Aung San Suu Kyi jailed for four more years on walkie-talkie and Covid charges

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  • Aung San Suu Kyi
    Aung San Suu Kyi
    Current State Counsellor of Myanmar and Leader of the National League for Democracy
File image: Myanmar's then-leader Aung San Suu Kyi leaves the International Court of Justice (AP)
File image: Myanmar's then-leader Aung San Suu Kyi leaves the International Court of Justice (AP)

Myanmar’s ousted leader Aung San Suu Kyi was convicted of three criminal charges and sentenced to four more years in prison on Monday for illegally importing and possessing walkie-talkies and violating coronavirus restrictions, an official said.

Ms Suu Kyi was handed down a two-year sentence for breaching the export-import law and one year for having a set of signal jammers. The two sentences will run concurrently, sources familiar with the proceedings told Reuters.

She was also sentenced to two years on another charge of breaching the natural disaster management law for violating coronavirus restrictions.

The charge under the export-import law of having illegally imported the walkies-talkies was the first filed against the 76-year-old and used as a justification for her continued detention. In the following months, a second charge of illegally possessing the radios was brought against her.

The radios were seized from the gate of her residence and the barracks of her bodyguards during a raid on 1 February last year after her arrest during the military coup.

The Nobel laureate's lawyers argued that the radios were not in her personal possession and were used for her security.

She was earlier on 6 December convicted on two other charges and sentenced to four years in prison, a term that was later halved by the leader of the country’s military junta General Min Aung Hlaing.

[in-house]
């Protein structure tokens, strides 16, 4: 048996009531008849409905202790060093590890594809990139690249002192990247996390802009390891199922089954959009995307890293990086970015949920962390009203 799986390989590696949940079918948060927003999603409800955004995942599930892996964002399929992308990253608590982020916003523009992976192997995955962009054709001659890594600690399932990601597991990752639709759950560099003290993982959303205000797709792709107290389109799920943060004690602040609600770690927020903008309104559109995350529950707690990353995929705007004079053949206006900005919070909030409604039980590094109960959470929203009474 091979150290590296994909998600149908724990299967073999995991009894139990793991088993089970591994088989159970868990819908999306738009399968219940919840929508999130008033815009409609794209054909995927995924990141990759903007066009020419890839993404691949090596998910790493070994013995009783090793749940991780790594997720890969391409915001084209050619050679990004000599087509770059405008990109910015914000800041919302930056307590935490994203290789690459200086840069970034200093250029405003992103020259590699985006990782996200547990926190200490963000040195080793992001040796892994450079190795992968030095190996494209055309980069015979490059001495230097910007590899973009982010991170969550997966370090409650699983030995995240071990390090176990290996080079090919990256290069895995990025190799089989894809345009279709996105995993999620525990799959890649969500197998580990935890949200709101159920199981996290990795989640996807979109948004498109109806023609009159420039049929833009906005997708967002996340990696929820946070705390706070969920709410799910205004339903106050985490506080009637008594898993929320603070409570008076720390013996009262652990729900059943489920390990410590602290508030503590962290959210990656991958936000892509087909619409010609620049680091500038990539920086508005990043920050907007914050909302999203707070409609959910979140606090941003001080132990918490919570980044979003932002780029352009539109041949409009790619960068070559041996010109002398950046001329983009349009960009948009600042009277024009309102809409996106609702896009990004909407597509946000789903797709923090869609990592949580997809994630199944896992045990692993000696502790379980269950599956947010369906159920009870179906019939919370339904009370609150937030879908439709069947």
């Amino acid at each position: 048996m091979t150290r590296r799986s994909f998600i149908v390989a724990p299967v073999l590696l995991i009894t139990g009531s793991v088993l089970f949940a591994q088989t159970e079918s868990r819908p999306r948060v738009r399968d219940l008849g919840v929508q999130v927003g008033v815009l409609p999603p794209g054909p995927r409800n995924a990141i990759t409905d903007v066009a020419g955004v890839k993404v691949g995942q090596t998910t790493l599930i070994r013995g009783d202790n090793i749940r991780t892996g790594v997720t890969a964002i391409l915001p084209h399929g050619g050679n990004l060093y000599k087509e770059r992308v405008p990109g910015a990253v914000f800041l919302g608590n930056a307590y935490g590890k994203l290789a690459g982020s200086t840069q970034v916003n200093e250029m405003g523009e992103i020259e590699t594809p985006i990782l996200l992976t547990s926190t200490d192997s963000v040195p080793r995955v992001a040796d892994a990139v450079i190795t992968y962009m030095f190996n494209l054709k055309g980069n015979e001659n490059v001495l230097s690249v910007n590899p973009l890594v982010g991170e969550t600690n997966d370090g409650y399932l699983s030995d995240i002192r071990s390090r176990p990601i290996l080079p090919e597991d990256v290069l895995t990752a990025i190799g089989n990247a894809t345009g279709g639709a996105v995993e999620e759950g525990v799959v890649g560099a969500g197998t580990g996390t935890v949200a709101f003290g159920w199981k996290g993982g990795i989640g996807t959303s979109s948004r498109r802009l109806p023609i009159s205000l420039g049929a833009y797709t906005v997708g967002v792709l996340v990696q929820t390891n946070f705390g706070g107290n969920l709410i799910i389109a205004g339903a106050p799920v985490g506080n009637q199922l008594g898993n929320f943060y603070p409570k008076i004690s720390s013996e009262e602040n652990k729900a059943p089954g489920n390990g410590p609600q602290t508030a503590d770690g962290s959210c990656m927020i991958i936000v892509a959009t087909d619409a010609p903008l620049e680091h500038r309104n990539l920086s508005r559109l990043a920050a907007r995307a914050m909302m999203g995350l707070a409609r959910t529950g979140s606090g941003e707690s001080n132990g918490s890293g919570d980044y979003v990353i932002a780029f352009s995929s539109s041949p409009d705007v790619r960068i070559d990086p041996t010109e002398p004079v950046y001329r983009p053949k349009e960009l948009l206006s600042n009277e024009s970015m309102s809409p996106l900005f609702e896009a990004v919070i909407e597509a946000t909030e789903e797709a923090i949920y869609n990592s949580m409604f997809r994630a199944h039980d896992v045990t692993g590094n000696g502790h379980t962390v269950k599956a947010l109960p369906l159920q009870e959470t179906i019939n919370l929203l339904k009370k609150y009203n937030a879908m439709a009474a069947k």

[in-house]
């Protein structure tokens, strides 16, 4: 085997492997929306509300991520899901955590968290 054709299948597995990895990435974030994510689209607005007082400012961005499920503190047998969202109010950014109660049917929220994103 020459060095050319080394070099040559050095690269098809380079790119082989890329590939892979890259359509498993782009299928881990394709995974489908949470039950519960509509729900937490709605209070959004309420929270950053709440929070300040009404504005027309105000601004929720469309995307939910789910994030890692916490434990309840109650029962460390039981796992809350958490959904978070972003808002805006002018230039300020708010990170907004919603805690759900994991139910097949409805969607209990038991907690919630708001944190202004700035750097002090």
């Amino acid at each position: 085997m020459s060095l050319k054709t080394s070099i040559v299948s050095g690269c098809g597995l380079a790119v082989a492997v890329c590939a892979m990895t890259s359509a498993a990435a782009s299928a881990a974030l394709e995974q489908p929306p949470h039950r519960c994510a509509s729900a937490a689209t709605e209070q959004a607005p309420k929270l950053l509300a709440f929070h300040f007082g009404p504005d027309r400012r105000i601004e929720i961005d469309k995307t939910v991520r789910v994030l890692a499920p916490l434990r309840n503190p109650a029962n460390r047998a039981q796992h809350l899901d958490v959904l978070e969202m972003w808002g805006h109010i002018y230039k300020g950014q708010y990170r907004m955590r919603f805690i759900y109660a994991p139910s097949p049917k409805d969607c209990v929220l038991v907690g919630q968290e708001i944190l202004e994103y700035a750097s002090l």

According to local media, she is being held by the junta at an unknown location where she would serve her sentence.

Ms Suu Kyi is on trial in nearly a dozen cases that reportedly carry a maximum sentence of over 100 years in prison. Critics have accused the junta of bringing trumped-up charges against the ousted leader to end her political career and justify their own actions in removing her from office.

Her trial held in the capital Naypyitaw has been closed to the media and the leader's lawyers have been prohibited from communicating with the media as well.

The military took over the country by force in February last year, ousting Ms Suu Kyi’s democratically-elected government, and has since presided over a brutal and deadly crackdown on pro-democracy protests.

The junta’s bid to throttle dissent with crackdowns has led to the death of over 1,400 civilians in less than a year, monitoring groups say. Some groups have taken up arms against the military, in a country with a long history of sustained civil strife.

The ousted leader’s previous sentence was met with an international outcry, including the US and UK demanding her immediate release.

The junta, however, claimed that she was sentenced according to the nation’s laws and that her imprisonment showed no one was “above the law”.

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